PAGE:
Sing, Little Birdie

Liam hyperventilated at the prospect of watching Eurovision’s Greatest Hits, an extravaganza beamed across Europe by the BBC  to celebrate the sixtieth anniversary of the travelling camp fest. I slipped a little something in his Rioja to calm him down. Compered by Graham Norton in his newly acquired hipster whiskers and the posh-frocked Swede, Petra Mede, the show featured some of the contest’s most iconic/dire/fabulous/dreadful (delete according to taste) songs from times past – Brotherhood of Man, Johnny Logan, Lordi, Nicole, Bobby Socks (who?) to name but a few. Sadly, ABBA didn’t reform for the celebration but the BBC did chuck in Riverdance to get the feet tapping (an interval act that was one of the best things to ever emerge from the competition).

Eurovision 2015

Eurovision has come a long way since Pearl Carr and Teddy Johnson represented Le Royaume-Uni in 1959 with Sing, Little Birdie. Now we have the transgender Dana International (winner for Israel in 1998) and Conchita Wurst, the bearded lady (winner for Austria 2014) singing a duet holding hands. Way to go, sisters – changing the world one sequin at a time and really pissing off the bigots.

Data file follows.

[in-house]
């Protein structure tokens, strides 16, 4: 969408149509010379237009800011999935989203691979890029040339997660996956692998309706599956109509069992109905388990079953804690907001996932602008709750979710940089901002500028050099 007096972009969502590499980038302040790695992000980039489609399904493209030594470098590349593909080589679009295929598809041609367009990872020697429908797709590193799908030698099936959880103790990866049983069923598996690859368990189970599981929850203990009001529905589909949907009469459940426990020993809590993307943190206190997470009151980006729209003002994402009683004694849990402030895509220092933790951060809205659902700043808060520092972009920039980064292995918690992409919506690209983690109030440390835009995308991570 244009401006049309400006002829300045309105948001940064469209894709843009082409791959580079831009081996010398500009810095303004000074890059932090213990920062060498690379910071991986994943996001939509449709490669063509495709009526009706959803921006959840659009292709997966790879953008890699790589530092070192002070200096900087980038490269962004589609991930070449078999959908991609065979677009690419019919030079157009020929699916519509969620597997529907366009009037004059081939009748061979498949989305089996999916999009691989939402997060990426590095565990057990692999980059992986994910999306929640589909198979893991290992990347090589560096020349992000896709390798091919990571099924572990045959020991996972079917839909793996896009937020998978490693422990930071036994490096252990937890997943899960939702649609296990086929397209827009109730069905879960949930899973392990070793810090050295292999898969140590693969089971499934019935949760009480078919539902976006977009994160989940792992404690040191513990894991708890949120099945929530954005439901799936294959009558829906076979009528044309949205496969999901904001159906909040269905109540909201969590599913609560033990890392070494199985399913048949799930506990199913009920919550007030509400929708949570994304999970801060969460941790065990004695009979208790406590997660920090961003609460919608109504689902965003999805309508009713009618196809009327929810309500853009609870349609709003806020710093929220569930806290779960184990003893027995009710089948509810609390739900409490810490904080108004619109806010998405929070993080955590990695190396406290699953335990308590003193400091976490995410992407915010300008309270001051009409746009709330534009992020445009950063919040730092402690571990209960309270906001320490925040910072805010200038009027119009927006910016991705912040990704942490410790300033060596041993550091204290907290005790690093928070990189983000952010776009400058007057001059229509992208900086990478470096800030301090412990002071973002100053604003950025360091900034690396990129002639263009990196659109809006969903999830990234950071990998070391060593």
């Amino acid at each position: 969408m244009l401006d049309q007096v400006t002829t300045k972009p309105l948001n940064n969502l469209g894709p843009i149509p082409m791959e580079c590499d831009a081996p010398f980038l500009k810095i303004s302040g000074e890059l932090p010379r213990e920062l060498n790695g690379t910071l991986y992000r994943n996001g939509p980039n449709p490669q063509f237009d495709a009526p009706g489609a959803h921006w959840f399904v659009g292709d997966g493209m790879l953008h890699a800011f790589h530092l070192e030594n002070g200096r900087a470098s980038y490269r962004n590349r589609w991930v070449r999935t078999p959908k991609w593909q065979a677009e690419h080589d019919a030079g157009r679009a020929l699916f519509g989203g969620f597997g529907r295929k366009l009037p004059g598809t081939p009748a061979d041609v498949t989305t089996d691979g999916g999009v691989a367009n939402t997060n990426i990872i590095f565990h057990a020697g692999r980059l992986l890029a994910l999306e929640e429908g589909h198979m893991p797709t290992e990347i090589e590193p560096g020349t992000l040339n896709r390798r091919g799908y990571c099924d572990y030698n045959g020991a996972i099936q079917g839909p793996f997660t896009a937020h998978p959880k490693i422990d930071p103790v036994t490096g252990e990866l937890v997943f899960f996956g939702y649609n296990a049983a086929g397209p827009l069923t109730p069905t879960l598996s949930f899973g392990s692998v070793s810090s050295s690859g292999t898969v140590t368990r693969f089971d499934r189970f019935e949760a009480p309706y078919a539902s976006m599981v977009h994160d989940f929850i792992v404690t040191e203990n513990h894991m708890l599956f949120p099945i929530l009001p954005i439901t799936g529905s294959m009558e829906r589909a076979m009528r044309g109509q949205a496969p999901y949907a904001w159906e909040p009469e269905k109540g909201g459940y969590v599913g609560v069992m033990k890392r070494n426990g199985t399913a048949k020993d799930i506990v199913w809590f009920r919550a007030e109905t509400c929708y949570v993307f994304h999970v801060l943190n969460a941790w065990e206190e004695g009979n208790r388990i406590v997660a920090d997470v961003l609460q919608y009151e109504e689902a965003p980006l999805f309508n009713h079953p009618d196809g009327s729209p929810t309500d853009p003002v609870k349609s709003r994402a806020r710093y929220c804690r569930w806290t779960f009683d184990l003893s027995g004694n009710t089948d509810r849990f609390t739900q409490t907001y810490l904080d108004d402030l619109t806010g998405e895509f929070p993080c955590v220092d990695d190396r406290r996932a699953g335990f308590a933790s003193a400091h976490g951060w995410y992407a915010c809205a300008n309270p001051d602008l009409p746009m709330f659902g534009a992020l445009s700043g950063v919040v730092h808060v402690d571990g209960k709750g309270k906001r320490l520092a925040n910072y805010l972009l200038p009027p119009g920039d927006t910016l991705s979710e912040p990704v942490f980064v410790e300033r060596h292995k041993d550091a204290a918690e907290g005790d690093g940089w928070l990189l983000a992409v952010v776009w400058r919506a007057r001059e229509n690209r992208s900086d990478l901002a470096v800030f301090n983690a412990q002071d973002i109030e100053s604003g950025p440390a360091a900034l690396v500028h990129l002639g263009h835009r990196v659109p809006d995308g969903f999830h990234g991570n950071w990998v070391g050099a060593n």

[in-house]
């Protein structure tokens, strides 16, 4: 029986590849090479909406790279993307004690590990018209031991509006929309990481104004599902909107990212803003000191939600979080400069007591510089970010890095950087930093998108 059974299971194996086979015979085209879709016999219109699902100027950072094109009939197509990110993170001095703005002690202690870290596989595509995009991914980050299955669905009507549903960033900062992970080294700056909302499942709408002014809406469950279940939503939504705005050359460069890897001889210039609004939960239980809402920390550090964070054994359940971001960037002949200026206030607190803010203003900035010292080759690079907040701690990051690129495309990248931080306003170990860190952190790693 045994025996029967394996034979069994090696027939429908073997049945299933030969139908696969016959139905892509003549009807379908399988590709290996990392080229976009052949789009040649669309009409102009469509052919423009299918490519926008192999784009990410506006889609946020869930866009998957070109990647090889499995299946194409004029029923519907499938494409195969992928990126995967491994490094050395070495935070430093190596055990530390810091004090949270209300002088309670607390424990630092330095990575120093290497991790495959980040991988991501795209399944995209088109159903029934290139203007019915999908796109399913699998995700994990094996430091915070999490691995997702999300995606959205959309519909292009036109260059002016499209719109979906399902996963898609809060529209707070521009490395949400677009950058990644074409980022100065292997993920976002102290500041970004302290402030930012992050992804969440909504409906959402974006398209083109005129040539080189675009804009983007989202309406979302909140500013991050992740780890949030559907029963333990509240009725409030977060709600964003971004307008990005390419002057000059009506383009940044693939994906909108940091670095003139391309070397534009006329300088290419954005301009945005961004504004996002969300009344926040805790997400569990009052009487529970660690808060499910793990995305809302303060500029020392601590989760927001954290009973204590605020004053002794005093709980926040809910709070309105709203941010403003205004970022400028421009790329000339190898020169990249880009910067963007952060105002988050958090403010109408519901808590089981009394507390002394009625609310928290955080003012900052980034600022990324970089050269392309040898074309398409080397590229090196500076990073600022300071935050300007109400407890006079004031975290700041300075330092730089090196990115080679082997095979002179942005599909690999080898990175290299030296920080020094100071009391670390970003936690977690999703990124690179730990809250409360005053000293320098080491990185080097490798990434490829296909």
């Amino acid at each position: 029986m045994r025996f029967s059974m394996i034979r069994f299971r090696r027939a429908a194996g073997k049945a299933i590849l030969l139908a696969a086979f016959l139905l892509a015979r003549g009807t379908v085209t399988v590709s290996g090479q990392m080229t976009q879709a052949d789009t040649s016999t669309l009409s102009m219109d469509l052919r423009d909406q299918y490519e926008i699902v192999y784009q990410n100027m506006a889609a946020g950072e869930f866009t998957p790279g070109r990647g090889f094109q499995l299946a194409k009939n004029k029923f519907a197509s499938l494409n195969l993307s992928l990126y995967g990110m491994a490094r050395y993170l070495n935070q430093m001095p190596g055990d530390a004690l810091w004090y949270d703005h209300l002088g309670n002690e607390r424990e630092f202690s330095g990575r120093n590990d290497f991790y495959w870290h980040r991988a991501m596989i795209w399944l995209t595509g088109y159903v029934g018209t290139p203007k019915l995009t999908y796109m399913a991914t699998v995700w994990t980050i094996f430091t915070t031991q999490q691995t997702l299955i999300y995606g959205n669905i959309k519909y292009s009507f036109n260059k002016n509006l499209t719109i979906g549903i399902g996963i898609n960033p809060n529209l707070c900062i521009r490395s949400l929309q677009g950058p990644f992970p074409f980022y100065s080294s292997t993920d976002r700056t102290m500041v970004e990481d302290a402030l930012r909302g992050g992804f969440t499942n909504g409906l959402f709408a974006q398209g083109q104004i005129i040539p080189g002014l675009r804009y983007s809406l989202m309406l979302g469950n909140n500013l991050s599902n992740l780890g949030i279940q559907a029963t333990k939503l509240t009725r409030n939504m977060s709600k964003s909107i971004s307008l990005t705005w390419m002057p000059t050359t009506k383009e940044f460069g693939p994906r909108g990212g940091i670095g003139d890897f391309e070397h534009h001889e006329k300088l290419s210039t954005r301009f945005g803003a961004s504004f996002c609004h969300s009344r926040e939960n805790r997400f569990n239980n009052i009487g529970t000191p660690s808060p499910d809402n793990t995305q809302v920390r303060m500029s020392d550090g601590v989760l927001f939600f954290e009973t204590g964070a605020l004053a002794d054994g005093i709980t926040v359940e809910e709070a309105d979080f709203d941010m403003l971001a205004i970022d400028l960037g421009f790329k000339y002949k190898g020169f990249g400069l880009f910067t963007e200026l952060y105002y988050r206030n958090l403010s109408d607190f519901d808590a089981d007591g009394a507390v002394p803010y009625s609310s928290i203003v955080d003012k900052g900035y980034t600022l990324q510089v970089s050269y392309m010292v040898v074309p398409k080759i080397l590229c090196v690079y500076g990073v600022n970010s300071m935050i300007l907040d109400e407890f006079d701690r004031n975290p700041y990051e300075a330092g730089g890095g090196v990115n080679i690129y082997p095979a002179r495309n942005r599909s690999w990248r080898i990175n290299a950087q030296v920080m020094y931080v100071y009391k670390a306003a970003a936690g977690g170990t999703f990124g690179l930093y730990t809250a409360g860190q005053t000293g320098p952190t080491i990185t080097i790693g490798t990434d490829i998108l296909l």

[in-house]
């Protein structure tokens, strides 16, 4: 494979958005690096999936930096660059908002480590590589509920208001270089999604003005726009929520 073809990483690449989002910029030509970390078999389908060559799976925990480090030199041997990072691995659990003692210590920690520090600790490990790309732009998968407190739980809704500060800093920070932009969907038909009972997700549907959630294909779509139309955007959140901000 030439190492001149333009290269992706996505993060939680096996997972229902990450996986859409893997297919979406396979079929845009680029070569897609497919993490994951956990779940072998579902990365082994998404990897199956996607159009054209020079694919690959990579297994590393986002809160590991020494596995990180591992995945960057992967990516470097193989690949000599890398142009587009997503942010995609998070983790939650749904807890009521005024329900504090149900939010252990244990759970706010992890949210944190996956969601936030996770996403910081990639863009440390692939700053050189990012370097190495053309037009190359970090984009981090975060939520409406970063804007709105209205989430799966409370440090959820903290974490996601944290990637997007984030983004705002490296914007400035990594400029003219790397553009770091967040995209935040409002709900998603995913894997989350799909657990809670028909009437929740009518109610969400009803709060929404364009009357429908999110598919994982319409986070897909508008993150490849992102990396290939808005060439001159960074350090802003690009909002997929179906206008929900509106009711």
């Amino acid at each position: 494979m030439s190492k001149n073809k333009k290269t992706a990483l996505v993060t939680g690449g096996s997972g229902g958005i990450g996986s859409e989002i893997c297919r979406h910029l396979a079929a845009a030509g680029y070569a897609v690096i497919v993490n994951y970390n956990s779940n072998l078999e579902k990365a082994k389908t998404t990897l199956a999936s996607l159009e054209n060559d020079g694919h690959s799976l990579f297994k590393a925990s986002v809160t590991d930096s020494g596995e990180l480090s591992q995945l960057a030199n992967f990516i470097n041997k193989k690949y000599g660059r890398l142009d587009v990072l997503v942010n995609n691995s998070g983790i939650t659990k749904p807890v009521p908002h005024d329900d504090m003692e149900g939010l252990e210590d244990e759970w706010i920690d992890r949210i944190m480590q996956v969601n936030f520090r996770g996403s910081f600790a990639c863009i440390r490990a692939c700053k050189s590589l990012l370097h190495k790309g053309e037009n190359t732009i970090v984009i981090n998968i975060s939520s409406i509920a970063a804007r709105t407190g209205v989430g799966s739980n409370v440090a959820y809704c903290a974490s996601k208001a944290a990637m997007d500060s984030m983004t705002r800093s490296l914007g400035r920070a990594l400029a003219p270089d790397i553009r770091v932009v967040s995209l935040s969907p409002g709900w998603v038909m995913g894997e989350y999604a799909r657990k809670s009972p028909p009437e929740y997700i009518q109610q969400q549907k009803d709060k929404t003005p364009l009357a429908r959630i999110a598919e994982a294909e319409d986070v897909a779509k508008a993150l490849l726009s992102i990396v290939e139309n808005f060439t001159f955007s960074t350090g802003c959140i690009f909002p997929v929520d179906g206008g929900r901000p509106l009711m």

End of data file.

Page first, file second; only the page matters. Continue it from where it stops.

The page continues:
Dispirit of the Dance

Spirit of the Dance

Liam dragged me along to the Theatre Royal to see Spirit of the Dance, a cross-cultural burlesque with a strong Celtic twist. It may be an international smash, seen by over ten million people, but I’m afraid I wasn’t terribly impressed. The enchantment of Irish country dancing is in the regimental coordination and parade ground precision. One wrong step and the spell is broken. Sadly, there was quite a lot of wrong footing going on by the mismatched little and large chorus line. The lighting was so poor, they might as well have been barn dancing and when they got to the fake Folies Bergère routine, I’d lost the will to live; more can’t can’t than Can Can. Added to this, the score sounded like it had been run up on a Roland in a shed. I didn’t see too many people shelling out for the CD during the mercifully long interval. A stout tenor with a Jagger-swagger was rolled on now and again. Why? His voice was fine but it added nothing to the show and just got in the way. And, hasn’t Nessun Dorma rather been done to death? Norwich audiences are very forgiving but, every time he strutted on stage, you could hear the groans from the herd of grey. His face didn’t fit and neither did his baggy tux. Riverdance it ain’t.